Lewinale Havette (b. 1990, Monrovia, Liberia) has participated in exhibitions in museums and galleries in the United States and in Europe, including the Museum of Contemporary Art Georgia (MOCA GA) and the MINT Gallery in Atlanta; the Masur Museum of Art in Monroe, Louisiana; and The ROOM Contemporary Art Space in Venice, Italy. In addition, she was represented by the Pérez Art Museum Miami at Art Basel Miami. She earned a BA from the University of Alabama at Birmingham, and currently lives and works between New York City and Atlanta, GA.
Lucija Krizmanis an artist from Zadar, Croatia. She is currently based in London where she studies MA Sculpture at the Royal College of Art. She was awarded several prizes while studying at the Central Saint Martins for her bachelor’s degree and she is the winner of the Frankopan Fund Scholarship for outstanding students from Croatia studying in the UK. Krizman participated in exhibitions across Europe and had a solo show in the Greta gallery in Zagreb. She participated in an online residency at the Freud Museum in London alongside 17 other MA Sculpture students and the work produced is currently on display online as a part of the “I Object” exhibition.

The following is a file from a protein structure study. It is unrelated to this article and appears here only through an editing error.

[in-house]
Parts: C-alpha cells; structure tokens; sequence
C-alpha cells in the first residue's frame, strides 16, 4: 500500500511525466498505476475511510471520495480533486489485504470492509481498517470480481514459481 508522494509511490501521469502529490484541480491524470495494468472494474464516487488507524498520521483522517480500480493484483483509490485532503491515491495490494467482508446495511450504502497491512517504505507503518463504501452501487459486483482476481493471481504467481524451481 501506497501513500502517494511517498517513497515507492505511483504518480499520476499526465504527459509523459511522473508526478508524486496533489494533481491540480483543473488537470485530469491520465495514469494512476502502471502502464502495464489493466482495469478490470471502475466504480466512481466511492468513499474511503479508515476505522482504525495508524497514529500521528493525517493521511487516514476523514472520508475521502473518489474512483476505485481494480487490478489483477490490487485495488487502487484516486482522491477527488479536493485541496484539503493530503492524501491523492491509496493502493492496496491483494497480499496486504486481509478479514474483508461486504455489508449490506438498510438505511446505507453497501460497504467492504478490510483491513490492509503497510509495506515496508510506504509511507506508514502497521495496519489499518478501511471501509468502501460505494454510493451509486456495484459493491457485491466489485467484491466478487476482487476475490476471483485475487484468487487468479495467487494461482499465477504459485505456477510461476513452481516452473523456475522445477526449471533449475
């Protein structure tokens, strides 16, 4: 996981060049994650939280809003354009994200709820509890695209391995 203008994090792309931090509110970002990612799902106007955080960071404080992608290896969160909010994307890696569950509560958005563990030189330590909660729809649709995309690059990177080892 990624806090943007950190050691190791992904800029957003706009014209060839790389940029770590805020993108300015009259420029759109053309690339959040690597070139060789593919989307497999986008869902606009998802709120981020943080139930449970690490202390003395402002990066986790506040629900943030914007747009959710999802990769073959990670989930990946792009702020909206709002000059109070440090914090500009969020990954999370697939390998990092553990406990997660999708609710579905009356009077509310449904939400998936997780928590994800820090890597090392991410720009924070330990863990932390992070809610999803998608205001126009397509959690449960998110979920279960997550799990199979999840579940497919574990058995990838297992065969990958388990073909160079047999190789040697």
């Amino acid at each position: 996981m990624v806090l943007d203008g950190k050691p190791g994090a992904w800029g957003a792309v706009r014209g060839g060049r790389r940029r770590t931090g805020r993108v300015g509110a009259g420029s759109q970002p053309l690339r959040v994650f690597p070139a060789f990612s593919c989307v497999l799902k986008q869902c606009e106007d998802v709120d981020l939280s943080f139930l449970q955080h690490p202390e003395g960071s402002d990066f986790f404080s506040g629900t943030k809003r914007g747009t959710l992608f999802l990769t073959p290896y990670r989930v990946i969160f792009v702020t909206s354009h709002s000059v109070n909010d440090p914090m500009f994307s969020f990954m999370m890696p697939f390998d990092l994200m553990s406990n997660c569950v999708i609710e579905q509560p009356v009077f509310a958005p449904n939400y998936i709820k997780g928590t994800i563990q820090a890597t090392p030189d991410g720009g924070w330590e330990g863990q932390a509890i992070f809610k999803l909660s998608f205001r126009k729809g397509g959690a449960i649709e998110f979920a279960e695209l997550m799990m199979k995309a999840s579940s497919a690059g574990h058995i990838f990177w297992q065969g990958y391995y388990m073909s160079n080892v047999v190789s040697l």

Mao Chen is a recent Master of Fine Art graduate from the University of Calgary. She holds a BFA from The University of Alberta and has exhibited her work in the United Kingdom, China and at numerous galleries in Alberta, including solo exhibitions at Nickle Gallery (2019) and The Bridge (2018).
Morteza Khakshoor (b. 1984 Iran) currently lives and works in Southern California. He moved to the US in 2010 to continue his education in Fine Arts. He received his BFA from Lyme Academy College of Fine Arts in 2015 and completed his MFA at The Ohio State University in 2018. He has been exhibiting his work nationally and internationally since 2011. Solo exhibitions include ‘Forty-One Drawings and Prints’, University Art Gallery, California State University (2018) and; ‘What Has Become Of Your Strength’, George Mason Atrium Gallery, George Mason University, Fairfax, VA (2016). Group Exhibition include, ‘Humoral Theory’, (3-Person Exhibition), BEERS London, UK (2020); ‘Woolwich Contemporary Print Fair’, London, UK; ‘Art on Paper Fair’, The Tunnel, NY (2019) and; 2018 Edition Artists Book Fair (E/AB), New York, NY. He is the recipient of many awards, including The Inaugural Emerging Artist Award given at the Editions/Artists’ Book Fair (E/AB) in 2018. His works are in several private and public collections, most notably The Ford Foundation Center for Social Justice in New York City.